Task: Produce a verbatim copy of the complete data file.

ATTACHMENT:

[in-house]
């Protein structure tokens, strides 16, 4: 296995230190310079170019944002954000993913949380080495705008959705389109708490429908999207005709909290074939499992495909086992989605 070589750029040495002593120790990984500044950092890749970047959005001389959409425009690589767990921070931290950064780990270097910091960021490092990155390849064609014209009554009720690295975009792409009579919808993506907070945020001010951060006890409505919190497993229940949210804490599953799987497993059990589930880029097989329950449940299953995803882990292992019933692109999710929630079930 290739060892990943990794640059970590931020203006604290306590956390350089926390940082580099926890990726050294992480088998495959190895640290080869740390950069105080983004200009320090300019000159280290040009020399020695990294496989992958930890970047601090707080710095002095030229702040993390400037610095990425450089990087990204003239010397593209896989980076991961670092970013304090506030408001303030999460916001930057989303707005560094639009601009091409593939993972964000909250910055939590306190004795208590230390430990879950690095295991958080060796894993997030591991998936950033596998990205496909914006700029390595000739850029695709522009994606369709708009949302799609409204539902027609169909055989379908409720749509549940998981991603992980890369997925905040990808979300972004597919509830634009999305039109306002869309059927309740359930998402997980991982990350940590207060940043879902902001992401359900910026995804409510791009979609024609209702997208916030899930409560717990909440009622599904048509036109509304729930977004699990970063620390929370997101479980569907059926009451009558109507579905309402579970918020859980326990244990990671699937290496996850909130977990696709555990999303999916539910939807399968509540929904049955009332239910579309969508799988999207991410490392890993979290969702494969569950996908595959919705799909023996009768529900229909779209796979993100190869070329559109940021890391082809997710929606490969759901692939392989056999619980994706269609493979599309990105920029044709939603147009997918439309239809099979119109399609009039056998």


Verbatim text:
[in-house]
């Protein structure tokens, strides 16, 4: 296995230190310079170019944002954000993913949380080495705008959705389109708490429908999207005709909290074939499992495909086992989605 070589750029040495002593120790990984500044950092890749970047959005001389959409425009690589767990921070931290950064780990270097910091960021490092990155390849064609014209009554009720690295975009792409009579919808993506907070945020001010951060006890409505919190497993229940949210804490599953799987497993059990589930880029097989329950449940299953995803882990292992019933692109999710929630079930 290739060892990943990794640059970590931020203006604290306590956390350089926390940082580099926890990726050294992480088998495959190895640290080869740390950069105080983004200009320090300019000159280290040009020399020695990294496989992958930890970047601090707080710095002095030229702040993390400037610095990425450089990087990204003239010397593209896989980076991961670092970013304090506030408001303030999460916001930057989303707005560094639009601009091409593939993972964000909250910055939590306190004795208590230390430990879950690095295991958080060796894993997030591991998936950033596998990205496909914006700029390595000739850029695709522009994606369709708009949302799609409204539902027609169909055989379908409720749509549940998981991603992980890369997925905040990808979300972004597919509830634009999305039109306002869309059927309740359930998402997980991982990350940590207060940043879902902001992401359900910026995804409510791009979609024609209702997208916030899930409560717990909440009622599904048509036109509304729930977004699990970063620390929370997101479980569907059926009451009558109507579905309402579970918020859980326990244990990671699937290496996850909130977990696709555990999303999916539910939807399968509540929904049955009332239910579309969508799988999207991410490392890993979290969702494969569950996908595959919705799909023996009768529900229909779209796979993100190869070329559109940021890391082809997710929606490969759901692939392989056999619980994706269609493979599309990105920029044709939603147009997918439309239809099979119109399609009039056998």